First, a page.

There is a small part of the story that is more or less factual. This part is autobiographical. I wonder if readers will be able to work out which part.

Would it be possible to offer a prize to the first reader to spot the autobiographical part(s)? I would need to lodge details of this with an independent person or body first, but it should be possible. I wonder ...

I have done all I can for the moment to market the book, although I will be coming back to that one in time. For now I can return to "Harry". I really look forward to that.

Friday, 15 April 2011

Vanity or persistence?

Well! Smashwords have approved my application to go on their premium list. I'm away. Or am I? I really have serious doubts about the value of writing a book, which involves an unbelievable anount of effort, that will more than likely languish along with goodness knows how many thousands of others in some remote corner of the net. Even when I have done all I can to spread the word I have to wonder if the rewards will justify the sheer effort. I can't even say that my vanity is satisfied. It is not.

Faith, self-belief, talent and so on and so on matter. Of course they do. They are all in the melting pot called motivation, which is another important quality. But! The best writers can be the worst self-publicists, and vice versa.

I write from compulsion. I believe there is a lot I should write before the grim reaper visits ... but I can't write while I'm doing the rounds of marketing an earlier work. Frankly, I resent the time doing what I like least - publicising myself and my work - when my next work, "An Angel called Harry", which will be the most important book I ever write, is being frustrated by all the fancy bits a traditional publisher would do on my behalf.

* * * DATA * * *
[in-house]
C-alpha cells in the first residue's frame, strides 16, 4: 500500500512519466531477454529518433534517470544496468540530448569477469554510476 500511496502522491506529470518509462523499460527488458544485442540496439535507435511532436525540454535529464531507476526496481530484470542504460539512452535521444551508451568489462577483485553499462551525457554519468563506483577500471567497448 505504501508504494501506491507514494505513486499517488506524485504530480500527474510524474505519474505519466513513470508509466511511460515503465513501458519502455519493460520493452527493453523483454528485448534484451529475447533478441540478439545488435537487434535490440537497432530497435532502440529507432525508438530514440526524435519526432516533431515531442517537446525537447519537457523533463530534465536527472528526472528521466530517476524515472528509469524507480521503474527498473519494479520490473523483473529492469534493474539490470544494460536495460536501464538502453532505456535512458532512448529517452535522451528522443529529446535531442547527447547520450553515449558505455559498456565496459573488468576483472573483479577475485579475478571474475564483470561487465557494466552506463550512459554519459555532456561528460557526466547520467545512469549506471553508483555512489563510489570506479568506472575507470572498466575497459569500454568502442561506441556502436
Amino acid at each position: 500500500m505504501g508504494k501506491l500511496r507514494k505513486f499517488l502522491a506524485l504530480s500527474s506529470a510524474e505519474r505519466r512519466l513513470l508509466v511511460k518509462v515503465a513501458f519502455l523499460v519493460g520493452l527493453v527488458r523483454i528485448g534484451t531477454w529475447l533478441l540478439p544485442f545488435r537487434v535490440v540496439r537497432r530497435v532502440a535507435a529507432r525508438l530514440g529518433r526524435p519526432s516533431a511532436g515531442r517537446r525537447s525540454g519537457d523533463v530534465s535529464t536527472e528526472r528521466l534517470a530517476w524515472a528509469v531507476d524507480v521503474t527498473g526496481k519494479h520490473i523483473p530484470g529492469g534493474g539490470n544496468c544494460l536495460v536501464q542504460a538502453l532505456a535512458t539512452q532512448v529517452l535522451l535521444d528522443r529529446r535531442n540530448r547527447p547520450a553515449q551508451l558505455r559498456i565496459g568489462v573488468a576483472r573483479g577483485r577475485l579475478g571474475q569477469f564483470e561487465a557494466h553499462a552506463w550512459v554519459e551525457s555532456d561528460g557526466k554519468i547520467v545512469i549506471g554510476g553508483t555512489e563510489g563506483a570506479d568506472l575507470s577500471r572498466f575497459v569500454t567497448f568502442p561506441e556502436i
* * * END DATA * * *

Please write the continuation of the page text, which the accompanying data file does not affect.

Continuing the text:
Sure, the net enables me and a lot of others to expose our work to the risk of being bought by someone, but I would far sooner see it on the shelves of Waterstone's and Smith's. I might then even be able to see someone buy it. What a thrill!

Sorry people, I feel in a somewhat cynical mood at the moment. No doubt I shall recover. I might even manage to get "77" some acceptable publicity, which I very much hope will not just be down to the rather saucy sex scenes to be found in it.

Thursday, 7 April 2011

Three muted cheers

Well, I suppose there might be space somewhere for a very muted cheer, or three. I have finally managed to get "77" on the Amazon and Smashwords websites and for sale. Why, though, does the process have to be so complicated? And why, in the end, was it more a matter of luck than judgement that the desired end was reached? Now comes the job of marketing. Again, the question: how the hell is it possible to make one book stand out from the rest ... and with the message, "buy me", emblazoned across it? Is any effort justified by the result? Or is it nearer the truth for me to say that I am far more interested in the writing than the selling? I dunno.